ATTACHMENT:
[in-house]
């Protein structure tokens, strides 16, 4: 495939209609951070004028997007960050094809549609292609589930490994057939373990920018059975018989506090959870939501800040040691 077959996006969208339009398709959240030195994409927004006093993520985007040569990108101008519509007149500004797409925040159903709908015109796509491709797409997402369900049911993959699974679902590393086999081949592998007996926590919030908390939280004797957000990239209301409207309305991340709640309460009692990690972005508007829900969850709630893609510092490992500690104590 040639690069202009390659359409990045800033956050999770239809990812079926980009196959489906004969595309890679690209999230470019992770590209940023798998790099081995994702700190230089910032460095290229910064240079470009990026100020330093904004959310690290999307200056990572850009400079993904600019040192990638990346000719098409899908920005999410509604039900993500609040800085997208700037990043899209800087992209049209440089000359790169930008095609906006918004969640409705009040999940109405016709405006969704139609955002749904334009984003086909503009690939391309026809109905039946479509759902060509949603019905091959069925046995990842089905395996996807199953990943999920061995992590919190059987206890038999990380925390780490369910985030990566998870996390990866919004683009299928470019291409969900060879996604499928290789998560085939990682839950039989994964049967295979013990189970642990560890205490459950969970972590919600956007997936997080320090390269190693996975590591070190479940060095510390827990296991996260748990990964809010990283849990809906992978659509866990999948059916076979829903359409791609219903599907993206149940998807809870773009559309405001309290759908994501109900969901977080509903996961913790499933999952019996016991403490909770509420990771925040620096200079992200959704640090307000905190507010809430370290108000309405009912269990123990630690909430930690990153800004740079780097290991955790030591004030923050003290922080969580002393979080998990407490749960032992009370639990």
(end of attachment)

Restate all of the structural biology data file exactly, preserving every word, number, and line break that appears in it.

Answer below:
[in-house]
């Protein structure tokens, strides 16, 4: 495939209609951070004028997007960050094809549609292609589930490994057939373990920018059975018989506090959870939501800040040691 077959996006969208339009398709959240030195994409927004006093993520985007040569990108101008519509007149500004797409925040159903709908015109796509491709797409997402369900049911993959699974679902590393086999081949592998007996926590919030908390939280004797957000990239209301409207309305991340709640309460009692990690972005508007829900969850709630893609510092490992500690104590 040639690069202009390659359409990045800033956050999770239809990812079926980009196959489906004969595309890679690209999230470019992770590209940023798998790099081995994702700190230089910032460095290229910064240079470009990026100020330093904004959310690290999307200056990572850009400079993904600019040192990638990346000719098409899908920005999410509604039900993500609040800085997208700037990043899209800087992209049209440089000359790169930008095609906006918004969640409705009040999940109405016709405006969704139609955002749904334009984003086909503009690939391309026809109905039946479509759902060509949603019905091959069925046995990842089905395996996807199953990943999920061995992590919190059987206890038999990380925390780490369910985030990566998870996390990866919004683009299928470019291409969900060879996604499928290789998560085939990682839950039989994964049967295979013990189970642990560890205490459950969970972590919600956007997936997080320090390269190693996975590591070190479940060095510390827990296991996260748990990964809010990283849990809906992978659509866990999948059916076979829903359409791609219903599907993206149940998807809870773009559309405001309290759908994501109900969901977080509903996961913790499933999952019996016991403490909770509420990771925040620096200079992200959704640090307000905190507010809430370290108000309405009912269990123990630690909430930690990153800004740079780097290991955790030591004030923050003290922080969580002393979080998990407490749960032992009370639990």